On Tuesday May 1, PBS' American Experience will air its new, one-hour documentary on U.S. sprinter, Jesse Owens. It is a great history lesson.
Visually, the documentary leans on photographs from Owens' youth at Ohio State, his performance at the 1936 Olympics in Berlin and what film footage that exist. It is remarkable to watch him blow away his all-white competitors, or lose to Temple runner Eulace Peacock.
Where American Experience usually defeats its competitors are the interviews. The commentary from journalists such as Jeremy Schaap or William C. Rhoden are interesting, but the memories from people who knew, or watched, Owens is amazing.
Any time former U.S. runner, and decorated WWII survivor, Louis Zamperini does an interview it's worth watching.
Owens' story against Hitler and Nazi Germany has been told only about eight million times. This documentary seperates itself with a handful of interviews of aging Germans. The Germans who remember being flooded with the Aryan master race propaganda, German historians, and Germans who witnessed Owens' in Berlin and what he meant to them.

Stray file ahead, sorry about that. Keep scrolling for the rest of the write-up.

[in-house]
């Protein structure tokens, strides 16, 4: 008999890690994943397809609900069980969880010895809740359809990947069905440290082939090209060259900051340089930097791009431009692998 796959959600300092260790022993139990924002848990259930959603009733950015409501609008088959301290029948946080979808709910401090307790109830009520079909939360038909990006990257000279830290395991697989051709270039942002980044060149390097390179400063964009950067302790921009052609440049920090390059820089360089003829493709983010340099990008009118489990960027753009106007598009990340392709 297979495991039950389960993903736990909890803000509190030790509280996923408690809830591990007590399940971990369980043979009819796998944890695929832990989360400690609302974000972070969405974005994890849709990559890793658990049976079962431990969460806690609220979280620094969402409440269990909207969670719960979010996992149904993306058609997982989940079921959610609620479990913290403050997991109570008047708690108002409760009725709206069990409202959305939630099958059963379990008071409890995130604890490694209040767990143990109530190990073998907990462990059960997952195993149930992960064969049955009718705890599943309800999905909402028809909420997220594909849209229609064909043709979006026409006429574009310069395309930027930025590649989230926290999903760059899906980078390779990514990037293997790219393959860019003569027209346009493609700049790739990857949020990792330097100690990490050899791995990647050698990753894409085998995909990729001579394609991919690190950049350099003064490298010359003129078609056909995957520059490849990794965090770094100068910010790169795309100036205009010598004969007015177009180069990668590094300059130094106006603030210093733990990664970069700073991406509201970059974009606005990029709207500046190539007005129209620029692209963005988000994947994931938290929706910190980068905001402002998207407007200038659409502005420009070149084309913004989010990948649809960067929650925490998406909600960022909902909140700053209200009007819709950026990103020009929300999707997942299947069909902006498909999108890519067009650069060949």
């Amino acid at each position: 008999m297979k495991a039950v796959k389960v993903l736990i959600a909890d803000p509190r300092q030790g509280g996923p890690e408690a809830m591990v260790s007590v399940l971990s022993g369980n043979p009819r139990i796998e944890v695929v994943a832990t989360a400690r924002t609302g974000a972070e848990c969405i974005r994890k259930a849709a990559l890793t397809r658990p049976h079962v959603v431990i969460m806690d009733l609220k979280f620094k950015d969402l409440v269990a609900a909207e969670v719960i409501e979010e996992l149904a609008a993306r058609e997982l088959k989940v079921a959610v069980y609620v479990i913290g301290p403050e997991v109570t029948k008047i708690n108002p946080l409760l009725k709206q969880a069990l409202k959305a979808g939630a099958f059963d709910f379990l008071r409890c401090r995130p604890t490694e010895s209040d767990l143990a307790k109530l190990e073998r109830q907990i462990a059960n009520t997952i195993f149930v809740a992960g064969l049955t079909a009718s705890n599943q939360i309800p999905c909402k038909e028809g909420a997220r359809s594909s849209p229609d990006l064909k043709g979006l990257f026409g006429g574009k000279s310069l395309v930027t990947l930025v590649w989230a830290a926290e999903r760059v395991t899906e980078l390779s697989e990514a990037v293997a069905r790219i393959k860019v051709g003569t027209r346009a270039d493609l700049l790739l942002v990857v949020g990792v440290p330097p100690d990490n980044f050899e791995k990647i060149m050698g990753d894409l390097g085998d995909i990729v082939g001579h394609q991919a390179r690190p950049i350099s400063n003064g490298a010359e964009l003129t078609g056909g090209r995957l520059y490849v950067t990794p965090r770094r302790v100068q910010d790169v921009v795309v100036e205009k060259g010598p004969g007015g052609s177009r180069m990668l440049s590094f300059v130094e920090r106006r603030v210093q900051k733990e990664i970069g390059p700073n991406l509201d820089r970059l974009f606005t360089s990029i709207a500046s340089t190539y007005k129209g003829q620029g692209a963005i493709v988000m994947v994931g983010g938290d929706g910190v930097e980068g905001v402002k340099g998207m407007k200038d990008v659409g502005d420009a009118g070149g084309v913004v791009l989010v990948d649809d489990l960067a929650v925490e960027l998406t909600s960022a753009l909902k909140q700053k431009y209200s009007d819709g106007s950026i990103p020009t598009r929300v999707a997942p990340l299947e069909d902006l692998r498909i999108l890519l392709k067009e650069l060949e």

What is often overlooked in Owens' story is that there were a number of other blacks on that U.S. Olympic team. The footage of the U.S. squad traveling via boat across the Atlantic shows a team that was more integrated than the country it represented.
When the respective Olympic teams arrived in Berlin they arrived to a city that was also putting on a show. By 1936, Nazi Germany was oppressed, paranoid, and anti Semitic. Most of those realities were swept under the rug for its visitors.
(BTW - Did you know the Nazis invented the concept of a torch bearer going from ancient Olympia to start the games by lighting a flame in the stadium?)
In front of irritated Nazi leadership, Owens became a star in Berlin to the German people. Hitler refused to shake his hand. Joseph Goebbels said white race should be ashamed of watching a black Owens win three gold medals.
The documentary focuses more on the '36 games than any other time in his life.
The tragic part of this story is that despite his talent, intellect, fame, awareness of his society and responsibilities to his race, he was still a black man living in a country that treated them like garbage.
The 20 years of his life between the '36 games and 1955, which included racing horses, is sad. Only until his latter years was he able to truly cash in and take advantage of what should have been made available to him for decades. He died in 1980 at the age of 66.
In terms of the evolution of race in sports, or in American society in the 1900s, there may not be a greater figure than Jesse Owens.
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